Can My College Student Dispute a Course Grade?

For as long as there have been college students and professors, some students have been unhappy with the grades that they receive in some courses.  Sometimes a student expects the grade he receives, and sometimes he may be taken by surprise.  Sometimes a student knows that a particular grade is coming, but he is unhappy with the grade.  Grades are intended to reflect the quality of the work produced and the level of understanding which the student has of the material covered in the class.

Occasionally, however, a student is not only unhappy with the grade he receives in a course, but feels that the grade is not appropriate; either because it does not fairly represent his work or understanding, or because a mistake has been made.  As a parent, this may be one of those situations when you want to jump in and help to make it better for your student.  Like so many other situations for your college student, this is one of those times when it is not appropriate for you, as parent, to step in.  If your student feels that he has been graded inappropriately in a course, he must consider his options and take any potential action himself.  As a parent, however, if your student shares his feelings with you, you can help him consider his options.

The first thing for you and your student to consider is that, short of gross negligence and/or gross unprofessionalism, the principle of academic freedom means that no one can change a course grade except the instructor unless there is an obvious mistake or incompetence.  A department chair, or dean, or even a college president can talk with the professor, but the professor is the ultimate authority in his or her own classroom.

The second thing to keep in mind is that course grade changes, except for clerical errors, are relatively rare. To put the request into context, your student is challenging the judgment of someone who is possibly an expert in the field, who probably attempts to be at least as fair as possible, and who has devoted his or her life to this work. Your student is asking the professor to take time and effort to review his evaluation and to give special consideration to your student’s work.  Your student should consider whether the change in the grade is worth the effort and personal issues that may arise from the appeal or dispute.

If your student has decided that she feels that her course grade is inappropriate and that she would like to request a grade appeal or review, there are some things that you and she can discuss and keep in mind as she proceeds. Your help in brainstorming possible actions will help to model for your student how to deal with a difficult situation.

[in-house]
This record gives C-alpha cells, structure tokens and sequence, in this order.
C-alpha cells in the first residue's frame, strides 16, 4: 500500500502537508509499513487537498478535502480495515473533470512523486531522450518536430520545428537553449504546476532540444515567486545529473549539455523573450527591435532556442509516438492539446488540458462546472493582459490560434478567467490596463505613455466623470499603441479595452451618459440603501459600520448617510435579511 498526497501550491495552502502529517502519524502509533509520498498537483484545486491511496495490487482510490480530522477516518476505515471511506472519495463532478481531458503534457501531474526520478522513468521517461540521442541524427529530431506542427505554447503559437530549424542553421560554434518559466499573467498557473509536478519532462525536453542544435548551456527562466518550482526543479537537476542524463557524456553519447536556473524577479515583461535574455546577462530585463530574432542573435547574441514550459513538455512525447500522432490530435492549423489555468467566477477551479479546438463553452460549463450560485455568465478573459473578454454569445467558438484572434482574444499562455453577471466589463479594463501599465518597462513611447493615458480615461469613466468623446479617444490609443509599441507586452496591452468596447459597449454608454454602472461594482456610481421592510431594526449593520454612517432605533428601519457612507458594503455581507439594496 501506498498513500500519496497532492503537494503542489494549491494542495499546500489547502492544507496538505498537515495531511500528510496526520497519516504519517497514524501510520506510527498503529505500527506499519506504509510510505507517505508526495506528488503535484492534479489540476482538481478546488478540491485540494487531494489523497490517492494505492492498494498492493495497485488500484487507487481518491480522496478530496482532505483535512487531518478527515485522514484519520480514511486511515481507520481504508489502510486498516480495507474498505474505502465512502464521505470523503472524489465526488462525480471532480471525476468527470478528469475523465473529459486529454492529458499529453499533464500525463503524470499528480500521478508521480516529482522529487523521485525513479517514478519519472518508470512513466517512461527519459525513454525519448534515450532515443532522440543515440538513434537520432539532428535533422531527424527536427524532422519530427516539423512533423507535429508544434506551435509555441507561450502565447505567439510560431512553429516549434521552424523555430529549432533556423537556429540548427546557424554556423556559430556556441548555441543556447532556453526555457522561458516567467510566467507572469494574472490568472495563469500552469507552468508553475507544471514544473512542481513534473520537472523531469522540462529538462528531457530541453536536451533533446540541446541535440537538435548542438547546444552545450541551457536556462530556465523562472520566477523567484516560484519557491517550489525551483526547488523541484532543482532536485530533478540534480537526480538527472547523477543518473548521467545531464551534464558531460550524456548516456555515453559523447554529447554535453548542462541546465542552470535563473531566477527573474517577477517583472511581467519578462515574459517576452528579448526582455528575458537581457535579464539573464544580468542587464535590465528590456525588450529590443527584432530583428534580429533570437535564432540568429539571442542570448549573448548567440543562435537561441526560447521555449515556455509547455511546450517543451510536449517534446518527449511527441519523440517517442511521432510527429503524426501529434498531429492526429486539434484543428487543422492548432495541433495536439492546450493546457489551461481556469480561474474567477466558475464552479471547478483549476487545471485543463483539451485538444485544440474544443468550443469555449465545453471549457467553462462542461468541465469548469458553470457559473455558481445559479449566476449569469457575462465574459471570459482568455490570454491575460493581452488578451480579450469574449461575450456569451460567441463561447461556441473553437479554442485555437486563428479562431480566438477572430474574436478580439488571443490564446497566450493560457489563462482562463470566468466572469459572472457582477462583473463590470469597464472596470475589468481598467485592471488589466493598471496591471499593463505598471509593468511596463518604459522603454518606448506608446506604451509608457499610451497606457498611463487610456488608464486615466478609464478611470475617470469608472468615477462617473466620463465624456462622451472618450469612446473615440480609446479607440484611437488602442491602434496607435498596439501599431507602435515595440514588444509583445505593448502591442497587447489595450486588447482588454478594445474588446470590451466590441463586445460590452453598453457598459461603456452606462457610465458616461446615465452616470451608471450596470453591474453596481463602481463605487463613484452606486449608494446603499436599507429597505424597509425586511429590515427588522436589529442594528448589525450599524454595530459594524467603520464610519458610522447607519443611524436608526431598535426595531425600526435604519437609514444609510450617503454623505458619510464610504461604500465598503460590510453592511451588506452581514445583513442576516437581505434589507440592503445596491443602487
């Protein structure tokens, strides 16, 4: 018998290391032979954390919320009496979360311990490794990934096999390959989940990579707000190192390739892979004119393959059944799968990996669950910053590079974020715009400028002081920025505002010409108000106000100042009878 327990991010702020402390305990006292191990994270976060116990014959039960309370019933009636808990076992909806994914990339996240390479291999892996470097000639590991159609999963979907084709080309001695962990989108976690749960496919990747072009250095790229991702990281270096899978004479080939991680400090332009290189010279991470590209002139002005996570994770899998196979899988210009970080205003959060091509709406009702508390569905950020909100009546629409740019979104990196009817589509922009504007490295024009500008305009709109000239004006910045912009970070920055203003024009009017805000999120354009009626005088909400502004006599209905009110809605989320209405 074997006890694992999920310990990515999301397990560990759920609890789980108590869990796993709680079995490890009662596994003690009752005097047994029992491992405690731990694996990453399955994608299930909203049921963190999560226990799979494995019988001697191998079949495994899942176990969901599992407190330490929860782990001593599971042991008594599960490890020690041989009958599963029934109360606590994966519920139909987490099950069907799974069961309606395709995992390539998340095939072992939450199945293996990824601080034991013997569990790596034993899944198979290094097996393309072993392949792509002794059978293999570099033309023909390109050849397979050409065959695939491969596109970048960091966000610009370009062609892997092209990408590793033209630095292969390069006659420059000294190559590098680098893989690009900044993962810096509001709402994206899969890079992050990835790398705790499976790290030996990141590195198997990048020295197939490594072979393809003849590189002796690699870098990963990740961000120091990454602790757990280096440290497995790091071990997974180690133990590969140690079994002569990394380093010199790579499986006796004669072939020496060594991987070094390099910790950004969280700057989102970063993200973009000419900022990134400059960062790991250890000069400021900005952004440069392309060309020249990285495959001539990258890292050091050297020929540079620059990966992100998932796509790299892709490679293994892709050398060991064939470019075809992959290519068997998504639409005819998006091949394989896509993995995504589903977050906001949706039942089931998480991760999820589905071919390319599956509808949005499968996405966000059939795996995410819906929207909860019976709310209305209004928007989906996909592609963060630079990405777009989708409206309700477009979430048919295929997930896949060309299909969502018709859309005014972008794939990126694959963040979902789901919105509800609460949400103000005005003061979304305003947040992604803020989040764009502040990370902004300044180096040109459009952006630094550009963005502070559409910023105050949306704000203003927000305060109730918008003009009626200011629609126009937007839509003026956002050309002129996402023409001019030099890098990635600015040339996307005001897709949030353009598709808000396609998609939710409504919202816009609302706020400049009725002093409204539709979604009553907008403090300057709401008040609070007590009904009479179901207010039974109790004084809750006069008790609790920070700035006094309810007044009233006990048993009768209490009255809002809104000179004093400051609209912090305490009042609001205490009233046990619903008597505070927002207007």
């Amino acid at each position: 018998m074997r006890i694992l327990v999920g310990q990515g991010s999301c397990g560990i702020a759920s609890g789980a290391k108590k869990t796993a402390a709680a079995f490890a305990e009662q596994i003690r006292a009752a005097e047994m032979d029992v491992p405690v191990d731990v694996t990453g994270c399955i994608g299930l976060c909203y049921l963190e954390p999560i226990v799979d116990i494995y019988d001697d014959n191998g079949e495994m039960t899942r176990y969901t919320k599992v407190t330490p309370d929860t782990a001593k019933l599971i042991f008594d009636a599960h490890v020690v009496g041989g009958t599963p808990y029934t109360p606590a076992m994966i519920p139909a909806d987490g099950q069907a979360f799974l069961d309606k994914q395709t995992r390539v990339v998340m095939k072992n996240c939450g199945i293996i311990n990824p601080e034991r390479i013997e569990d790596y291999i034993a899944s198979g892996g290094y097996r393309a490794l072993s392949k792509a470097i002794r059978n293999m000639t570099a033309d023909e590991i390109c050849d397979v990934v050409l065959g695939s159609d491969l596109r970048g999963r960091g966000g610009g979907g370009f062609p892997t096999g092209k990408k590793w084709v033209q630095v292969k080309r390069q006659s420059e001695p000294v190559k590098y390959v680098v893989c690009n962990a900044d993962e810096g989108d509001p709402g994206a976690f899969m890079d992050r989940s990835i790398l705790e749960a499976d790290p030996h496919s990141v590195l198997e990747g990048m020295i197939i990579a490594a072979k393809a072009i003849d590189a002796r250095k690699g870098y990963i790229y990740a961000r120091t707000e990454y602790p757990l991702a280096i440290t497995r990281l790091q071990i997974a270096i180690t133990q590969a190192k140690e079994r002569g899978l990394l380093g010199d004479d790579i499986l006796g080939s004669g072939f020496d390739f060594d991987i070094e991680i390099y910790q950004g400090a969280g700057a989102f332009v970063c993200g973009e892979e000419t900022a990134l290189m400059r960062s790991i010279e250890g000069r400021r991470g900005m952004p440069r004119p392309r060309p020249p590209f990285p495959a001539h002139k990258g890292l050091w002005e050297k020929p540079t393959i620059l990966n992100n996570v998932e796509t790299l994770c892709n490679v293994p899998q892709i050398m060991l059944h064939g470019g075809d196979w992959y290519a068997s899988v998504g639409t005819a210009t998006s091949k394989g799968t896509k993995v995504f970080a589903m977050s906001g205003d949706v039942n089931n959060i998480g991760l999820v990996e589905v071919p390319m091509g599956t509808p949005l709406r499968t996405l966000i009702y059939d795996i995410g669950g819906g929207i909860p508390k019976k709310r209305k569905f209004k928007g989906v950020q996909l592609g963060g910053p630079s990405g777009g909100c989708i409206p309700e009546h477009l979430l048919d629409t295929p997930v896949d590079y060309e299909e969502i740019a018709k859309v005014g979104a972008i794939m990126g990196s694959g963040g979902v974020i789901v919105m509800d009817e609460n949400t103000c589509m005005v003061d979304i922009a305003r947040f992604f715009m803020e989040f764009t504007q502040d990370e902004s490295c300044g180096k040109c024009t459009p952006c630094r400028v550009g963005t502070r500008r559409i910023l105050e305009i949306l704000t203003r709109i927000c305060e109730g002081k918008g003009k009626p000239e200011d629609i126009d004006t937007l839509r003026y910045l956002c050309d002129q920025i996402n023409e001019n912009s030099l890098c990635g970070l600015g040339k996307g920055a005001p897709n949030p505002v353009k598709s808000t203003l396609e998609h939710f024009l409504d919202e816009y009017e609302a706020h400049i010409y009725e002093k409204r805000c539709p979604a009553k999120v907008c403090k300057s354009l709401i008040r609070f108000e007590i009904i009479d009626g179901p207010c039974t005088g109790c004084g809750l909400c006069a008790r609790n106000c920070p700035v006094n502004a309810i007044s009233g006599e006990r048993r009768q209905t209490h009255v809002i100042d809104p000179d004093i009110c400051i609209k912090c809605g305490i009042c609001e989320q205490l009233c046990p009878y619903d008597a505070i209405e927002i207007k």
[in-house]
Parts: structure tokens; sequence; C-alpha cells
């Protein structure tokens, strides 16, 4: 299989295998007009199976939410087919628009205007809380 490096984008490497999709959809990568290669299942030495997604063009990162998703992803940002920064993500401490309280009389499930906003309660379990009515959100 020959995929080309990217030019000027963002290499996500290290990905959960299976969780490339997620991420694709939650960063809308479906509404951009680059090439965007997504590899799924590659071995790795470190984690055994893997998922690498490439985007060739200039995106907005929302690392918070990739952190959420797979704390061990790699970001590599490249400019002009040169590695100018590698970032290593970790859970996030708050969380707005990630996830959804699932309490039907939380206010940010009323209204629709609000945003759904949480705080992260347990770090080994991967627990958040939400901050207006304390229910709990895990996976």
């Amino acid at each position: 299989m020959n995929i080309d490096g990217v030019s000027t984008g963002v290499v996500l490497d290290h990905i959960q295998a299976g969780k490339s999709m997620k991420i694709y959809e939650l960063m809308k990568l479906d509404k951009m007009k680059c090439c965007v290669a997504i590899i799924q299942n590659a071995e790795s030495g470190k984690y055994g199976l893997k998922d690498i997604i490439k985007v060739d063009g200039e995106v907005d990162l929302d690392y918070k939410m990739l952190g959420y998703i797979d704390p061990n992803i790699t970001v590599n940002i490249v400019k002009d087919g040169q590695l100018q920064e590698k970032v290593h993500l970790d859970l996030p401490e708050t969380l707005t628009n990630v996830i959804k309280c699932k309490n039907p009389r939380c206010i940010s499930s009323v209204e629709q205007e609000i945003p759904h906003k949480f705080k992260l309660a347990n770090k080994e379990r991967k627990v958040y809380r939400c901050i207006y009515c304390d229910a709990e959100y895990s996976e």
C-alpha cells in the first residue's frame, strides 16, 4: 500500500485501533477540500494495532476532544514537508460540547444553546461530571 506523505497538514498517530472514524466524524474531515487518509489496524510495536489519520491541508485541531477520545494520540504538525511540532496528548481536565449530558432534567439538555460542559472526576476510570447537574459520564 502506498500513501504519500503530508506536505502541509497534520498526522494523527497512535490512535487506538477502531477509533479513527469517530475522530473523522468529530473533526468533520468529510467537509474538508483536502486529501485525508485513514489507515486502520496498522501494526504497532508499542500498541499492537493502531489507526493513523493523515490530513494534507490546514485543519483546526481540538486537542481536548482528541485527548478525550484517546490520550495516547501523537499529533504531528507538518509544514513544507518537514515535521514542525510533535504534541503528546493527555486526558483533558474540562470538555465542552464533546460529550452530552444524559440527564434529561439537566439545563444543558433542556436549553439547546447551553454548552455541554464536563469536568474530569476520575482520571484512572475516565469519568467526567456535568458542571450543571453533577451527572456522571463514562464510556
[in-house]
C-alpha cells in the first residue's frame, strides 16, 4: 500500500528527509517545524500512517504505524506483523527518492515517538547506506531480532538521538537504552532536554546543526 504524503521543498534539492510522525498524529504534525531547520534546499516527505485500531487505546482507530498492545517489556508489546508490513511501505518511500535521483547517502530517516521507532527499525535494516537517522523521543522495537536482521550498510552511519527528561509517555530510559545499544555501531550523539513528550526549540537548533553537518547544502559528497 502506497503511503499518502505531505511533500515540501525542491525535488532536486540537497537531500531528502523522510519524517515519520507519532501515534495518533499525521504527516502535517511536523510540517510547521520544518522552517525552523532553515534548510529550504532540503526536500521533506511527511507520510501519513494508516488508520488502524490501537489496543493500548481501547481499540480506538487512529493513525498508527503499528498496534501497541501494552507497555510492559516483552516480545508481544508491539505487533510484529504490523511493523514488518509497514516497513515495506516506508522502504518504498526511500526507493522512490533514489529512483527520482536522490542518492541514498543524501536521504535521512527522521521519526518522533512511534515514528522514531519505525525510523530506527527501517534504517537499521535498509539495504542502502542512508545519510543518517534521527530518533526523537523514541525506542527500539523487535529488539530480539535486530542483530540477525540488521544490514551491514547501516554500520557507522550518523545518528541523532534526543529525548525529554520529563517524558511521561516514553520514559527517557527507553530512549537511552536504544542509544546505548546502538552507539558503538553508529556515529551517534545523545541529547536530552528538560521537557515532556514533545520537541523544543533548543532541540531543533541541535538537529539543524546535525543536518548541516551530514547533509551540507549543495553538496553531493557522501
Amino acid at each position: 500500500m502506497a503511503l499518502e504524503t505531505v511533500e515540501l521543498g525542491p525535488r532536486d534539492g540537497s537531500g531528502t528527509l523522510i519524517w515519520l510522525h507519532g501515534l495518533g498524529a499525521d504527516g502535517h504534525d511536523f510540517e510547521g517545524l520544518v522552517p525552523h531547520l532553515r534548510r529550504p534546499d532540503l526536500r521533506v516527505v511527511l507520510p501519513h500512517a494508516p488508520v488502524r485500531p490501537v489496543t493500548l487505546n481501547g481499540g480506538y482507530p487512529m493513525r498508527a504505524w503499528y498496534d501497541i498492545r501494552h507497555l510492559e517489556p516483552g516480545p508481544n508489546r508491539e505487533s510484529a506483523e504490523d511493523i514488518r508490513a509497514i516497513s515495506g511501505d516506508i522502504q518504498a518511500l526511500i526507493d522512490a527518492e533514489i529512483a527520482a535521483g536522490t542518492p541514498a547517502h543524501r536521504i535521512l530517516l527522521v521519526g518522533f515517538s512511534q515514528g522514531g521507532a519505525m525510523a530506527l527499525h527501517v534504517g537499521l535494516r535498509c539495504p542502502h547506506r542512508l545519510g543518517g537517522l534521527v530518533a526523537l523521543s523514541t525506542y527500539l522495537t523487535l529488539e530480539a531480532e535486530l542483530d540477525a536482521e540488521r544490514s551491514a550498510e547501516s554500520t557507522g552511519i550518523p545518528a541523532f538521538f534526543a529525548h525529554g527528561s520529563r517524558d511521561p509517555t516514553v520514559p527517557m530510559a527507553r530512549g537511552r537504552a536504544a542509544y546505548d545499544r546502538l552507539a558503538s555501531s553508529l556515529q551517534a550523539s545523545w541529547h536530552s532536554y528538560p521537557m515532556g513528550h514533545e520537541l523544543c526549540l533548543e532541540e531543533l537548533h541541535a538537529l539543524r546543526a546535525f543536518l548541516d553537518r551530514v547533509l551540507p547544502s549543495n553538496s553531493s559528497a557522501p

• The first thing that your student must consider is why he thinks that the grade should be something other than what it is.  Does he believe that there was an error in calculations?  Is he asking for an exception to a policy such as an attendance policy or a deadline?  Is he simply asking for a favor because he “needs the class?”  He needs to be very clear about what he is asking.
  • Your student must think carefully about why she believes that she was given the grade.  What did, or didn’t, she do to earn this grade?  Is she possibly mistaking liking a class or working hard with doing well?  College grades generally have very little to do with how hard a student tried, the student’s attitude, or whether the student liked the class or the professor.  Grades are intended to reflect what the student has actually demonstrated of his learning or whether he has completed all that was expected of him.
  • Your student might begin by rereading the course syllabus to review the expectations and criteria for grading.  Has he truly completed everything to the standards set out in the syllabus?
  • If your student has determined that he believes that he has met all standards and believes that it is worth the effort to challenge a grade, the best place to begin is by talking directly to the professor. She should choose her timing carefully. She should ask for an appointment during office hours rather than asking a question quickly in passing.  She will need to make an appointment to have time and privacy to discuss the situation fully.
  • If your student is going to ask for a review of a grade, he should do this as quickly as possible.  Waiting weeks or months will not work in your student’s favor.